Nib Novice, Part 7: Noodler’s Ahab Flex Nib

This is the seventh part in a series in which I’m learning to use fountain pens. For all the previous installments, click here.


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If you watch a flex nib in action, you’re going to be impressed. It’s not only that they’re commonly used by professional calligraphers, but, due to their softer tines, flex nibs are capable of large variations in both line width and shading. I’d been looking forward to trying one out for a while, even though I already have a calligraphy pen that I rarely use.

Unfortunately, outside of the vintage and high-end fountain pen markets, flex nibs can be hard to find. The popular brands, such as the Pilot Falcon, use gold as the primary nib material, putting them in the $150+ price range. For something less expensive, the only option I’ve found is from Noodler’s Ink, which produces several lines of flex nib pens that cost anywhere from $15 to $75.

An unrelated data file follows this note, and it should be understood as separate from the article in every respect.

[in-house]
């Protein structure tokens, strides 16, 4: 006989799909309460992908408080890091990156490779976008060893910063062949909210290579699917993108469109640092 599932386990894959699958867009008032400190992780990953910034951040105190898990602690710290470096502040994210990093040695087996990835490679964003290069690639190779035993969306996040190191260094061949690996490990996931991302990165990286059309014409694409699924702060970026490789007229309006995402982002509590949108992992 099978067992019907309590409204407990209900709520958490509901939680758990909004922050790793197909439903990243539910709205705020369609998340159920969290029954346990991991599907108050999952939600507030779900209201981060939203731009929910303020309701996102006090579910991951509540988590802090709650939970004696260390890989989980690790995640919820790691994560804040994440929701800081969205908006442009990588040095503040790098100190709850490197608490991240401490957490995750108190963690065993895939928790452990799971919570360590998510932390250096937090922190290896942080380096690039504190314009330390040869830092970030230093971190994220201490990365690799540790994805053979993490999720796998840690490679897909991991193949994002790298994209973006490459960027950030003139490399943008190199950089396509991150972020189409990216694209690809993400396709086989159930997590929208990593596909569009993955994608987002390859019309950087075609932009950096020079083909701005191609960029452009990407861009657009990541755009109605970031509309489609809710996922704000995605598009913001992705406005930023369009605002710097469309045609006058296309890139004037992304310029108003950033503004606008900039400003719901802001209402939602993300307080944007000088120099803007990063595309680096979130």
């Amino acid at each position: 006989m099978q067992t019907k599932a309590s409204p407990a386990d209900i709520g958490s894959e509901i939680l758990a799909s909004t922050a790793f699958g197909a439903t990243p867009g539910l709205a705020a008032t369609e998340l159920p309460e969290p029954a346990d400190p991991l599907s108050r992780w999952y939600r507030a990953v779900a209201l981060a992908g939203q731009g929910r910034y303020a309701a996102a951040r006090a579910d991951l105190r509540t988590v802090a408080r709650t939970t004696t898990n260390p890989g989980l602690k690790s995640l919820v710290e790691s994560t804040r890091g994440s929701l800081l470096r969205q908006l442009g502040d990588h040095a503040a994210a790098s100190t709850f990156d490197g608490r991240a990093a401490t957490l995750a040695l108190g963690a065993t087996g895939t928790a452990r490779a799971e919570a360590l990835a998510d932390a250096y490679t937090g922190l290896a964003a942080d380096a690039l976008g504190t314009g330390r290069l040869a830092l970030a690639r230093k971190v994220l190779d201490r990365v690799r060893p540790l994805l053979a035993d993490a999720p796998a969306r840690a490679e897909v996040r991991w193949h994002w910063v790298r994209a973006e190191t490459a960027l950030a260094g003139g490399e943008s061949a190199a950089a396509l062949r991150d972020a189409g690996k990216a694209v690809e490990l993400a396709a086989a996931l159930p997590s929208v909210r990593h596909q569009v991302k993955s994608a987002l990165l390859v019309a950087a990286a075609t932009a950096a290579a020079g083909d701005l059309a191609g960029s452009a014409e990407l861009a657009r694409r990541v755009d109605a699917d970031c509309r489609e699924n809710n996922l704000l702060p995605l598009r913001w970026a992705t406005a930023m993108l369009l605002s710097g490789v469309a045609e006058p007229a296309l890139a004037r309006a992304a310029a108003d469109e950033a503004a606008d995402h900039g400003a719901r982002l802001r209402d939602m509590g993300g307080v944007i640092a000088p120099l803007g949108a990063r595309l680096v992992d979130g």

So, not knowing if I’d actually enjoy this nib style, I went with something on the cheaper side: the Noodler’s Ahab with the”Bumblebee” barrel design, which cost me about $23. For ink, I went with Thornton’s Orange – a bright color to match the bright barrel – for an extra $9.

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After inking up the pen, I experienced some initial frustration until I found this guide from Goulet Pens, and I realized that operating a flex nib demands a different touch. Typically, fountain pens glide across a piece of paper with very little (or no) need to apply force. Flex nibs, on the other hand, require pressure. The more the nib is pressed down, the more the tines will separate (i.e. “flex”) to allow for greater ink flow.